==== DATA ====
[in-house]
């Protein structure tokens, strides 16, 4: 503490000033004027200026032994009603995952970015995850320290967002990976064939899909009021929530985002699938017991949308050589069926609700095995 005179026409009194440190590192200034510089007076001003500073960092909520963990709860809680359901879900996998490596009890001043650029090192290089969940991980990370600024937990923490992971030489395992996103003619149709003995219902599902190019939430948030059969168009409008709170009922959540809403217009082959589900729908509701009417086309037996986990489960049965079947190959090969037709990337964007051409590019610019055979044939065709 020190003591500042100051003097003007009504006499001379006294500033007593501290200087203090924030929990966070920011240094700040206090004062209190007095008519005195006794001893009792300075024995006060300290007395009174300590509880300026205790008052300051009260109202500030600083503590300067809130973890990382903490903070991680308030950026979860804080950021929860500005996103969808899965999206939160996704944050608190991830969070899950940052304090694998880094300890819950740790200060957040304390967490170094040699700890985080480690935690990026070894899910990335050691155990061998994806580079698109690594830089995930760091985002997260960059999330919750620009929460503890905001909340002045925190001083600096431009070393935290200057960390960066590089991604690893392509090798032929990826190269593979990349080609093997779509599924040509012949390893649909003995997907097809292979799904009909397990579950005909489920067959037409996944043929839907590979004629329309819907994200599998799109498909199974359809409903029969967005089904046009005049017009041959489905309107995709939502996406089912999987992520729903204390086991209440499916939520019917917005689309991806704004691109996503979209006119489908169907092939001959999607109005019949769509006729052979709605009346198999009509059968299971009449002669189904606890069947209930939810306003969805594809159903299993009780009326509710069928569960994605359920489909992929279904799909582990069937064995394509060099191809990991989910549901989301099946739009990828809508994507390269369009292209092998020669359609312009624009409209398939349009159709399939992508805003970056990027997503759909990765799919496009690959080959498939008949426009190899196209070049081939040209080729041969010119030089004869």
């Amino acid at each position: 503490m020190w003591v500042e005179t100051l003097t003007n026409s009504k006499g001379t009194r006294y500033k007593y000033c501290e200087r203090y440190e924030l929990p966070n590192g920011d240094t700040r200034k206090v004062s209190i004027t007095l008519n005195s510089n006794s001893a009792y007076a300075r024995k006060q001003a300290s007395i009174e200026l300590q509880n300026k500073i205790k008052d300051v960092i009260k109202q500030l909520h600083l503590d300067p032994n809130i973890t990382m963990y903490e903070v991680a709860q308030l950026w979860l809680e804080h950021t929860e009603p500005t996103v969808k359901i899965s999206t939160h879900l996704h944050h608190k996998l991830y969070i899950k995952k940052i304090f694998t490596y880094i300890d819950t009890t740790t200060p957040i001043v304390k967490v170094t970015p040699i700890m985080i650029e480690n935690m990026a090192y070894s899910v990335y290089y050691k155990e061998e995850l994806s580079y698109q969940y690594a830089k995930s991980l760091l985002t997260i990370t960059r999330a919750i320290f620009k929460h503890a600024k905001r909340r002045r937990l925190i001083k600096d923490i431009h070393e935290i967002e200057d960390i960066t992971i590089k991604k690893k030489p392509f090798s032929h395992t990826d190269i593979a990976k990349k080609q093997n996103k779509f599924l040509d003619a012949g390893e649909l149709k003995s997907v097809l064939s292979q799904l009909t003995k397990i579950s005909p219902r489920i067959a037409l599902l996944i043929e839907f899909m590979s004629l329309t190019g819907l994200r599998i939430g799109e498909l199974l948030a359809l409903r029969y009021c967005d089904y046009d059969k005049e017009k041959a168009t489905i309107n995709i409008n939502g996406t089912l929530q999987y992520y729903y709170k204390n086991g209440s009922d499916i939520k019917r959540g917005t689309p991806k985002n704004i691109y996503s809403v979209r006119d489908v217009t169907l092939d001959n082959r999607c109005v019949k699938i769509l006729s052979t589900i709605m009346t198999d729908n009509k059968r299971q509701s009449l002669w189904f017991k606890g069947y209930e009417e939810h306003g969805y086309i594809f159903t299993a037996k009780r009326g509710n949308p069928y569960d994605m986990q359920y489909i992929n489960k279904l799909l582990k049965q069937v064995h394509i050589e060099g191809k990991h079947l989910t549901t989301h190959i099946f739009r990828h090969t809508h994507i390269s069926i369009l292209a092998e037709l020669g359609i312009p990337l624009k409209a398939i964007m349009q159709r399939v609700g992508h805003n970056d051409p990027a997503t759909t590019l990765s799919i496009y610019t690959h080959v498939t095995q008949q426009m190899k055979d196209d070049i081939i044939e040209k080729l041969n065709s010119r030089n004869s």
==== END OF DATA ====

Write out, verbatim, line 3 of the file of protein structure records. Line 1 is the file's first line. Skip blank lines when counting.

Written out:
């Amino acid at each position: 503490m020190w003591v500042e005179t100051l003097t003007n026409s009504k006499g001379t009194r006294y500033k007593y000033c501290e200087r203090y440190e924030l929990p966070n590192g920011d240094t700040r200034k206090v004062s209190i004027t007095l008519n005195s510089n006794s001893a009792y007076a300075r024995k006060q001003a300290s007395i009174e200026l300590q509880n300026k500073i205790k008052d300051v960092i009260k109202q500030l909520h600083l503590d300067p032994n809130i973890t990382m963990y903490e903070v991680a709860q308030l950026w979860l809680e804080h950021t929860e009603p500005t996103v969808k359901i899965s999206t939160h879900l996704h944050h608190k996998l991830y969070i899950k995952k940052i304090f694998t490596y880094i300890d819950t009890t740790t200060p957040i001043v304390k967490v170094t970015p040699i700890m985080i650029e480690n935690m990026a090192y070894s899910v990335y290089y050691k155990e061998e995850l994806s580079y698109q969940y690594a830089k995930s991980l760091l985002t997260i990370t960059r999330a919750i320290f620009k929460h503890a600024k905001r909340r002045r937990l925190i001083k600096d923490i431009h070393e935290i967002e200057d960390i960066t992971i590089k991604k690893k030489p392509f090798s032929h395992t990826d190269i593979a990976k990349k080609q093997n996103k779509f599924l040509d003619a012949g390893e649909l149709k003995s997907v097809l064939s292979q799904l009909t003995k397990i579950s005909p219902r489920i067959a037409l599902l996944i043929e839907f899909m590979s004629l329309t190019g819907l994200r599998i939430g799109e498909l199974l948030a359809l409903r029969y009021c967005d089904y046009d059969k005049e017009k041959a168009t489905i309107n995709i409008n939502g996406t089912l929530q999987y992520y729903y709170k204390n086991g209440s009922d499916i939520k019917r959540g917005t689309p991806k985002n704004i691109y996503s809403v979209r006119d489908v217009t169907l092939d001959n082959r999607c109005v019949k699938i769509l006729s052979t589900i709605m009346t198999d729908n009509k059968r299971q509701s009449l002669w189904f017991k606890g069947y209930e009417e939810h306003g969805y086309i594809f159903t299993a037996k009780r009326g509710n949308p069928y569960d994605m986990q359920y489909i992929n489960k279904l799909l582990k049965q069937v064995h394509i050589e060099g191809k990991h079947l989910t549901t989301h190959i099946f739009r990828h090969t809508h994507i390269s069926i369009l292209a092998e037709l020669g359609i312009p990337l624009k409209a398939i964007m349009q159709r399939v609700g992508h805003n970056d051409p990027a997503t759909t590019l990765s799919i496009y610019t690959h080959v498939t095995q008949q426009m190899k055979d196209d070049i081939i044939e040209k080729l041969n065709s010119r030089n004869s």